DS HAS split from Citroën. You didn’t hear? It’s like when Robbie left Take That: helplines, bewilderment, distraught car fans weeping into microphones on the News at Ten.
Or maybe not. But it’s true these one-time brothers on the global stage have parted company — and for the usual reason: artistic differences. Thanks for the great times, proud of what they achieved. But DS needed to go solo.
So the chevrons have been coming off the DS range and the Citroën name-tags have been expunged with a brusqueness that would seem sinister and even Stalinist if we were talking about history.
The ambition of DS Automobiles is to be a byword for design-led luxury products from France, and the notion is that we’ll buy into that idea more quickly if DS can put some proper distance between itself and the cheap and cheerful old mother company.
See also the bathroom curtain drawn discreetly between Lexus and Toyota, and, similarly, between Infiniti and Nissan. And see further the statement George Michael felt he had to make about himself by ending his union with Andrew Ridgeley in Wham!.
It happened to the Citroën DS 5 first, which emerged last year as simply the DS 5; then the mid-sized Citroën DS 4 became the DS 4 and then, most recently, we got the DS 3 hatchback, which, in 2010, was the first Citroën to get a modern-era DS luxury makeover.
Fiercely forward-looking and a crisp corrective to all those nostalgia-soaked Fiat 500s and Minis, the DS 3 bracingly declared itself to be “anti-retro”. Last year, though, when DS launched as a standalone badge, that message changed. Luxury brands need heritage, or else they are merely arriviste, which will never do.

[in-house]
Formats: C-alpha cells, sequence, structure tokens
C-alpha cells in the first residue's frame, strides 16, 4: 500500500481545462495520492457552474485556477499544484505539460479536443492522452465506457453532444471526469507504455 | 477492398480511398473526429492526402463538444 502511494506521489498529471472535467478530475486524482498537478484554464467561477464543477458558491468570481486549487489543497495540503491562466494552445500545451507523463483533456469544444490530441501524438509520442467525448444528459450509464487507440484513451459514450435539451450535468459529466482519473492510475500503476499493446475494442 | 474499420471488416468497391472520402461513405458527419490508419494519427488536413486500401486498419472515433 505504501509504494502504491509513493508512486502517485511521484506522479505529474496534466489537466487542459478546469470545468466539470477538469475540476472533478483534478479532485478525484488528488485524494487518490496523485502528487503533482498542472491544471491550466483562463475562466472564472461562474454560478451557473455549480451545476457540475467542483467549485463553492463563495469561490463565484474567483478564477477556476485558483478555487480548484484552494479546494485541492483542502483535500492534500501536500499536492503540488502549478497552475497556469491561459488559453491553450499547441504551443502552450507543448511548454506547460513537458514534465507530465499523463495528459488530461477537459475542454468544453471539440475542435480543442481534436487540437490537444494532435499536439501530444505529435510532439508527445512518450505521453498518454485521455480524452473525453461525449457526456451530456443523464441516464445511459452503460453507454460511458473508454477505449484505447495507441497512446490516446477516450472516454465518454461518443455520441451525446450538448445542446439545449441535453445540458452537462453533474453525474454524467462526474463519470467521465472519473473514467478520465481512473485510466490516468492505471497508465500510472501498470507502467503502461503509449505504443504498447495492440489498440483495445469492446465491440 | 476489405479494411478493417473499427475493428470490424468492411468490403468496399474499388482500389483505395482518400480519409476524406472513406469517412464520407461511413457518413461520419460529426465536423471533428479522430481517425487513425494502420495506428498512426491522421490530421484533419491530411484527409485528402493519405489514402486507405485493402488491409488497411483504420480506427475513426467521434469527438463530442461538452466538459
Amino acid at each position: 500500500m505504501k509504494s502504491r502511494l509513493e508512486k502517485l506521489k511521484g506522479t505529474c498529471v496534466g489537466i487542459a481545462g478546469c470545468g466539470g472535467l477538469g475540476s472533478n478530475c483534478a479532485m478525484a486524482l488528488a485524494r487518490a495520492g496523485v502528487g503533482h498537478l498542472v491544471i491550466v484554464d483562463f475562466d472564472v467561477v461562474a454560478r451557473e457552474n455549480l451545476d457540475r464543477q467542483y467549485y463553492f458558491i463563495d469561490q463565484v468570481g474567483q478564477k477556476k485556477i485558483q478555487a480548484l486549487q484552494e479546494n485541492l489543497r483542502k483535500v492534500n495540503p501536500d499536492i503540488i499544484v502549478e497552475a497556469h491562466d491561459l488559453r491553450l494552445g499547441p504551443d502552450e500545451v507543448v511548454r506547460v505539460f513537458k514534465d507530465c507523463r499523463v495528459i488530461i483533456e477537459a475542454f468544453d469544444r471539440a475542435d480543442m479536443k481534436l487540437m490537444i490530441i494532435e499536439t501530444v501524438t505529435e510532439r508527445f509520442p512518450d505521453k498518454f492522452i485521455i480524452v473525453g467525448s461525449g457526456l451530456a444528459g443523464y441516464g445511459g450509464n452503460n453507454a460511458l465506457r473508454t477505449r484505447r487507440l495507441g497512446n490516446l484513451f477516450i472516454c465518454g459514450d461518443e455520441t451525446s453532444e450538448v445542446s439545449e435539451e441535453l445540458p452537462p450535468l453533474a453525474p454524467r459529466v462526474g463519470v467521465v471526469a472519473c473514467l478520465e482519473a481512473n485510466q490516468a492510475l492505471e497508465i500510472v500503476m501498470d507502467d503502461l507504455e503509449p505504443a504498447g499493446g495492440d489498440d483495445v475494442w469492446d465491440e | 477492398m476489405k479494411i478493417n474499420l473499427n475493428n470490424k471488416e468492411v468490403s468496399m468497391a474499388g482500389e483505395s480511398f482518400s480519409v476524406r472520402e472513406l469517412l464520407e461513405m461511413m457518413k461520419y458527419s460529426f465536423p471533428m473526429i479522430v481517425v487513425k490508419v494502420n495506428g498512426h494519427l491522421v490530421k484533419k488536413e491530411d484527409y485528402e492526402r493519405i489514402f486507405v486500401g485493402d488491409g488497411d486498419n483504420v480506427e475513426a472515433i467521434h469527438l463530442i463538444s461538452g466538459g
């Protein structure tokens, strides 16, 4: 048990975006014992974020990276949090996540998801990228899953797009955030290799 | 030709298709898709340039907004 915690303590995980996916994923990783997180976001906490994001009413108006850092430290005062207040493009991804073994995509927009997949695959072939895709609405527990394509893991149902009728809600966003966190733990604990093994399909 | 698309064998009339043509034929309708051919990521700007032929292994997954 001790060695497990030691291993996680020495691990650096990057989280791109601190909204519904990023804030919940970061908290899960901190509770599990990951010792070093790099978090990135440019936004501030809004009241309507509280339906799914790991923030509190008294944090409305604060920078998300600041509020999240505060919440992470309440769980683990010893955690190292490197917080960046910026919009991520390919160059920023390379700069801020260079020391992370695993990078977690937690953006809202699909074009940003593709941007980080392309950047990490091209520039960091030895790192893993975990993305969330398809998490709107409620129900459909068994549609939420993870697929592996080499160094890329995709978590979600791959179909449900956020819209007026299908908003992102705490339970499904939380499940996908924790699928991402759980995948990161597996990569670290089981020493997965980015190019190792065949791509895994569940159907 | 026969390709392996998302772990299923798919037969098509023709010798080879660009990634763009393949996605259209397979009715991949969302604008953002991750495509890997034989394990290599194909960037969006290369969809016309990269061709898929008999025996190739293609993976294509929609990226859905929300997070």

Slung lower and wider, it gets a 205bhp petrol engine and modified gearbox, distinctly expanding the possibilities for road-yobbery
Accordingly, DS Automobiles introduced itself in the Jardin des Tuileries in Paris with a show of 20th-century Citroën DS classics. (Your correspondent still has the photo he took of a slate-grey 1972 Citroën DS Prestige and is apt to console himself by looking at it in times of trouble.)
So now DS wasn’t anti-retro at all. Indeed, that night, it was embracing retro so hard it was in danger of disappearing back up itself.
Still, while we try to get our heads around the messaging, here’s the new DS 3 Performance, available with hard and soft tops, and marking the expansion of the brand into high-end hot hatches.
Here are all the regular DS 3 trimmings, but in a car that is slung lower and squats wider, and that gets a 205bhp petrol engine with a modified six-speed manual gearbox, distinctly expanding the possibilities for road-yobbery.
For testing purposes, Citroën provided us with a closed road so we could barrel about without fear of meeting a farmer in a Citroën Dyane and thereby accidentally retro-fitting the DS 3 with the old company logo in the worst possible circumstances.
The DS 3 Performance is impressively quick, but in a decently mannered way. It cleaves to corners without being especially lean or taut and the engine thrum is posh rather than punchy.
It’s not going to poach the whites of your eyes like a Ford Fiesta ST or scramble your lymph glands like a VW Golf R. Instead it aspires to be “fashionably hot”. You sense that it wants to be a glossy feature in Evo magazine, though not nearly as much as it longs to be a spread in Vogue.
Still, it looks good. With its shark-fin side-panel and squashed-down roofline, the DS 3 has the funkiest shape on the road and, in Performance trim, is perhaps the only car on earth that suits a matt paint finish — a gold one, even. It’s certainly the only member of what once was the Citroën line-up of which that could be said. Clearly DS always was the talented one.